Houseplants do more than just add natural beauty to your abode. They also help.
Now, researchers at the University of Washington have improved the air-cleaning properties of one common household plant, the pothos ivy (epipremnum aureum).
The team genetically modified pothos ivy to not only remove carcinogens such as chloroform and benzene from the air, but to synthesize a protein, called 2E1, that transforms these harmful compounds into molecules the plants use for their own growth.
The researchers chose pothos ivy as the plant for modification because it grows well indoors in a variety of conditions. They detail their work in a new study published this week in Environmental Science & Technology.
The scientists added benzene or chloroform gas to modified and non-modified plants in glass tubes. Over 11 days, they collected data on how each pollutant's concentration changed.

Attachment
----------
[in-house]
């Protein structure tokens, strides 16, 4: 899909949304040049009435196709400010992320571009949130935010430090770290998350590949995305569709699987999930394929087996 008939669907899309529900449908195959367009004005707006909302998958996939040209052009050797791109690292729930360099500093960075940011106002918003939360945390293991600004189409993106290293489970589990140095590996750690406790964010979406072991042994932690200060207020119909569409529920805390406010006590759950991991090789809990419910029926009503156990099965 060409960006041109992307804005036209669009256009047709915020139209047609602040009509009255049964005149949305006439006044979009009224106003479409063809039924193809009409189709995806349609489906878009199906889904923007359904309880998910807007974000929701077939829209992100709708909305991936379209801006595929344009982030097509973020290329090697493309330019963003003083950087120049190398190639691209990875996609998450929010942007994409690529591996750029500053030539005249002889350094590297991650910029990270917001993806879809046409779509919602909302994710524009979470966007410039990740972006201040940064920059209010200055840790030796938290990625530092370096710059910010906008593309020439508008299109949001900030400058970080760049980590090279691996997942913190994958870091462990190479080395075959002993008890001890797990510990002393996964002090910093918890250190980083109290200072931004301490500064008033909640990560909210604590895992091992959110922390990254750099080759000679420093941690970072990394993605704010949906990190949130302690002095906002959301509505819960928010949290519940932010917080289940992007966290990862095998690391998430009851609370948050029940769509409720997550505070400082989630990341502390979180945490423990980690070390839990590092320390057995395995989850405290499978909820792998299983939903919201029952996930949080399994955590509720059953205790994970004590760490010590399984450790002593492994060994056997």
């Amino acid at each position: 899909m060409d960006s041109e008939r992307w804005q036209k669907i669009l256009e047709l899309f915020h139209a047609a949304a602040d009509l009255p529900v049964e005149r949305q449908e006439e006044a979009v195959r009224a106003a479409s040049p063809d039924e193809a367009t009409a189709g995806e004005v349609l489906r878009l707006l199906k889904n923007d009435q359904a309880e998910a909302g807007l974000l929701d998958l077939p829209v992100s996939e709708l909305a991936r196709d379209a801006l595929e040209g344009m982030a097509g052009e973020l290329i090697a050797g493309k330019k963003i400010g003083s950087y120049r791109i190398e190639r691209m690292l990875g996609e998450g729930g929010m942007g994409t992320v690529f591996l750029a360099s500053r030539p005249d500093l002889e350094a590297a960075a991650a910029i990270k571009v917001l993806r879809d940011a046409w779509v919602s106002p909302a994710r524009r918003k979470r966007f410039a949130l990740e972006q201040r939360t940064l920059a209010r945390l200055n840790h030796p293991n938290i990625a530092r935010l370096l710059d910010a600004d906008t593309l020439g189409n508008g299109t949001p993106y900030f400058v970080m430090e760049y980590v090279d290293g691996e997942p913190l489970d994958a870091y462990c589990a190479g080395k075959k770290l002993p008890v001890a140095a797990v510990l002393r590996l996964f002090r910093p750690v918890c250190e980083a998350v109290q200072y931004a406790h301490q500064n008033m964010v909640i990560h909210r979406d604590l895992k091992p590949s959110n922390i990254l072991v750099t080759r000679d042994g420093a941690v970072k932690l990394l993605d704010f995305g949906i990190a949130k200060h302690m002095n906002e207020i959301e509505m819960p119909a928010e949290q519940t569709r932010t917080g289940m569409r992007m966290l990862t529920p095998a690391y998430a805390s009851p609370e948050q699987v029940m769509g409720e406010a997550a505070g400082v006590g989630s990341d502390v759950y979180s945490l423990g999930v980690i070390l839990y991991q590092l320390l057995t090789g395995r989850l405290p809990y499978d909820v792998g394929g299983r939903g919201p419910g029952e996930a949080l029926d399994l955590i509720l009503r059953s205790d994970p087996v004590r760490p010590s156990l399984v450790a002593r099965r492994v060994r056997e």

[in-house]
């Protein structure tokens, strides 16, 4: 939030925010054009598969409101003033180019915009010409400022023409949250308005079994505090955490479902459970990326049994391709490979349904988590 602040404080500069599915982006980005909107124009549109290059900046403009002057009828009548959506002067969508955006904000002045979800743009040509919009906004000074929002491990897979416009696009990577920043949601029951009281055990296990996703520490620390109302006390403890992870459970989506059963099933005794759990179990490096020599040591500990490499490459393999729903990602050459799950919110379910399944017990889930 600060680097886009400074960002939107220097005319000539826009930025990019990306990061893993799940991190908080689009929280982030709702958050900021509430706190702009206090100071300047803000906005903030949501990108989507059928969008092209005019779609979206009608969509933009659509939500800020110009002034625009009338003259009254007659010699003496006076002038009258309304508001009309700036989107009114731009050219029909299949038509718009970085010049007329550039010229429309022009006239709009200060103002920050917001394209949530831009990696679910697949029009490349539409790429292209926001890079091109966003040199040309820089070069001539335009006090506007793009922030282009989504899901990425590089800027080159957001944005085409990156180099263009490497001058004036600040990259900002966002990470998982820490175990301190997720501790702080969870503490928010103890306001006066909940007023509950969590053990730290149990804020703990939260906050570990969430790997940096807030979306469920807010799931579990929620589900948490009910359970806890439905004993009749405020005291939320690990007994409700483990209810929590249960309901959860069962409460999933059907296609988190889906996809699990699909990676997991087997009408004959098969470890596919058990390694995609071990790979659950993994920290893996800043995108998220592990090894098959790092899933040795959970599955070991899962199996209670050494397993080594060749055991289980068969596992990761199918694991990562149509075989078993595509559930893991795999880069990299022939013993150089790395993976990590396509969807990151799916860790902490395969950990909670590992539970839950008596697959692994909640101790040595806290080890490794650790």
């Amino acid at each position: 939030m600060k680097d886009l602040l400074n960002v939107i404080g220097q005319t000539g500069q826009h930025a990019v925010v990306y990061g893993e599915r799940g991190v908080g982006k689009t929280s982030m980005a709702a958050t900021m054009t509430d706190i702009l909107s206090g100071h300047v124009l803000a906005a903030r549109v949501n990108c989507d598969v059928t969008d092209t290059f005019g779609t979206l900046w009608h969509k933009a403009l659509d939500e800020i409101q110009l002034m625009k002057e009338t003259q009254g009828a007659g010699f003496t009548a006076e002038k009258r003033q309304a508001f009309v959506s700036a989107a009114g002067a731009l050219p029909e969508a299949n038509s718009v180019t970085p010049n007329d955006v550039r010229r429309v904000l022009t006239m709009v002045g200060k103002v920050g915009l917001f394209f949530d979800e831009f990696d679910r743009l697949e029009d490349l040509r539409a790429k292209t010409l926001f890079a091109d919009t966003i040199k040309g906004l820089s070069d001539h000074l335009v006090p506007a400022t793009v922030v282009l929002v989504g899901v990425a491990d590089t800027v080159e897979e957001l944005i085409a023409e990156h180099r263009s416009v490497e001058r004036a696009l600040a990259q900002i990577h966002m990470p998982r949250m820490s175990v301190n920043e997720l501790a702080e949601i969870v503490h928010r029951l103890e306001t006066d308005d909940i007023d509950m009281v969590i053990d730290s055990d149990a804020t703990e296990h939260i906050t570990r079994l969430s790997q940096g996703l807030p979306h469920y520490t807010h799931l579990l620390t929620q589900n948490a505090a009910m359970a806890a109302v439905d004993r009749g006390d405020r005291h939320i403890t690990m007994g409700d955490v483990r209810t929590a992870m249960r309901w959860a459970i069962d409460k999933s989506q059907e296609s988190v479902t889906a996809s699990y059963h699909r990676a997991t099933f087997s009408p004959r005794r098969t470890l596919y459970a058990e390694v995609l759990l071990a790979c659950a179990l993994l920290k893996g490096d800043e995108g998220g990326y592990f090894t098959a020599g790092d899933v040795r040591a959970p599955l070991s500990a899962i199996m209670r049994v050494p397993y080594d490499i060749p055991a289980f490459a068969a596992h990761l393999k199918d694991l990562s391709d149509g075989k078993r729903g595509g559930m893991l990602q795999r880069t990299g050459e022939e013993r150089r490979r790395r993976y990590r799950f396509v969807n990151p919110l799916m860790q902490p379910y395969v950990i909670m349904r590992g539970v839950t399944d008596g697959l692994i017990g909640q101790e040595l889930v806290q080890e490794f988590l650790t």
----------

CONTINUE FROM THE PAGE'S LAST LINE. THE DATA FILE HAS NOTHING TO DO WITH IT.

According to the study, the unmodified plants didn't affect the concentration of either gas much. But the modified plants changed the concentration of chloroform dramatically inside the tube, making it drop by 82 percent just after three days. By the sixth day, it was almost completely undetectable.
The concentration of benzene also decreased thanks to the modified plants. By day eight, it dropped by an impressive 75 percent.
"People haven't really been talking about these hazardous organic compounds in homes, and I think that's because we couldn't do anything about them," study author Stuart Strand said in a statement. "Now we've engineered houseplants to remove these pollutants for us."
The research team plans to add a protein to pothos plants that can break down another hazardous pollutant inside some homes: formaldehyde. This harmful compound is often found in wood flooring and cabinets.
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